iMATCH Pilot: Immunotherapy Master Protocol
Last week I wrote that SWOG’s board of governors approved (did I mention unanimously?) promoting our immunotherapeutics committee from the research support category to a full research committee. A significant argument in favor of this change is the committee’s leadership of the coming immunoMATCH, or iMATCH, trial – the NCI’s first precision master protocol focused on immunotherapy.
The iMATCH pilot, S2101 (aka the BiCaZo trial, for Biomarker Stratified CaboZantinib and NivOlumab), is rapidly approaching the launch pad and is expected to activate this summer.
The iMATCH master protocol will conduct centralized profiling of all participants using an assay platform that features two tests:
- whole exome sequencing, which will be used to calculate a tumor mutational burden (TMB) score and identify specific variants that may be treatable, and
- gene expression profiling, which will be used to generate a tumor inflammation score (TIS)
Once iMATCH is in high gear, these two tests will be used to prospectively identify which sub-studies screened patients should be enrolled to.
First, however, the team must run a pilot study to confirm that the iMATCH assay platform can be used in real time in this way. “Real time” in this context is defined as no more than 21 days between submission of a patient’s biopsy tissue and the delivery of test results to the patient’s oncologist in the clinic.
The S2101 pilot will also measure the efficacy of the cabozantinib + nivolumab treatment combination in patients with locally advanced or metastatic melanoma or head-and-neck cancer whose disease has progressed on previous checkpoint inhibitor treatment. One of the study’s primary endpoints is objective response rate in each disease cohort, across and within a matrix of four biomarker subgroups based on high or low TMB and TIS scores.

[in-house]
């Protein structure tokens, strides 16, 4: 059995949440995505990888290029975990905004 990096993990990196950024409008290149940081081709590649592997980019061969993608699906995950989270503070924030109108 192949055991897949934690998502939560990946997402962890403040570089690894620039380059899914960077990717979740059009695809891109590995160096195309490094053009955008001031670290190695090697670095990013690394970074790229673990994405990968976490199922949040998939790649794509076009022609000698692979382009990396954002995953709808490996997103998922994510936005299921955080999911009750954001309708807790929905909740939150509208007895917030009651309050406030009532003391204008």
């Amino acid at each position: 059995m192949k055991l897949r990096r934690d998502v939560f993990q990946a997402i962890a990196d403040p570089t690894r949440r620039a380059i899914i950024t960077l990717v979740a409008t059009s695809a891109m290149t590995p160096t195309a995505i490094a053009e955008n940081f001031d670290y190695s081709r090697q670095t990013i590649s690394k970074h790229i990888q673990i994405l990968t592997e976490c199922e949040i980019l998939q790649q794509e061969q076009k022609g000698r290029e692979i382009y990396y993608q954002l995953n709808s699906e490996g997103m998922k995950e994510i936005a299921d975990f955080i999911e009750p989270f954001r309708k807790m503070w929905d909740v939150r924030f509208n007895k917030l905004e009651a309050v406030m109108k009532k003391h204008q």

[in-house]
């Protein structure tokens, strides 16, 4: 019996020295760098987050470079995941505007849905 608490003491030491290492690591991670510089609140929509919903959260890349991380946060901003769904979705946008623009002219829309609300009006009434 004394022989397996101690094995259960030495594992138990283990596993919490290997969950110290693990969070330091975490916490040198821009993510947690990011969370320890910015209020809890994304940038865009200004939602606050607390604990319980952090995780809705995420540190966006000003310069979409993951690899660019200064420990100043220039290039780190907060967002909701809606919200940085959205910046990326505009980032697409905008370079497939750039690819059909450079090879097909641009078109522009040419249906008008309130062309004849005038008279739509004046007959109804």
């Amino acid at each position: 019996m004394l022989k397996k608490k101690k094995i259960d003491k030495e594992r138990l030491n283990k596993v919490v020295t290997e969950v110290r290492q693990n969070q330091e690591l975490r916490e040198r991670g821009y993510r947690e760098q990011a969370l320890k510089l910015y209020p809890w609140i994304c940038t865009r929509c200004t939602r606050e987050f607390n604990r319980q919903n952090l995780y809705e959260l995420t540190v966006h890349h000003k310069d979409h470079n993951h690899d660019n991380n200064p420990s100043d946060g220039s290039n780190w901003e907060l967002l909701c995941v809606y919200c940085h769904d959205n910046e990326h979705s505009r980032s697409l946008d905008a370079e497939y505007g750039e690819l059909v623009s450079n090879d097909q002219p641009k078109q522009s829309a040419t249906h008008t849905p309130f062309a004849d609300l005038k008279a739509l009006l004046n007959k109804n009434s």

The pilot study will be run in two stages, separated by a temporary hold for a feasibility analysis.
In Stage 1, 60 patients will have their tissue tested for biomarkers, but they will not need to wait for the test results before beginning treatment. These first 60 patients will be assigned to their biomarker cohorts retrospectively.
In Stage 2, tumor tissue will again be analyzed centrally, but patients will be registered to the treatment step only if a slot is available in their biomarker cohort. Each of the four cohorts has a target registration of 30 patients overall.
This S2101 pilot study is chaired by Dr. Siwen Hu-Lieskovan, of Huntsman Cancer Institute at the University of Utah; Dr. Paul Sweicicki, of the University of Michigan; and Dr. Katerina Politi, of Yale Cancer Center. Drs. Hu-Lieskovan and Politi also, of course, chair the immunotherapeutics committee.
As S2101 will treat patients with melanoma or with head and neck cancer, it’s being developed in close cooperation with SWOG’s melanoma committee and (as we don’t have a head and neck cancer committee) our early therapeutics and rare cancers committee.
iMATCH is big news for SWOG. It’s our second master protocol (after Lung-MAP), with our third – MyeloMATCH – set to follow. I like our footprint in this space!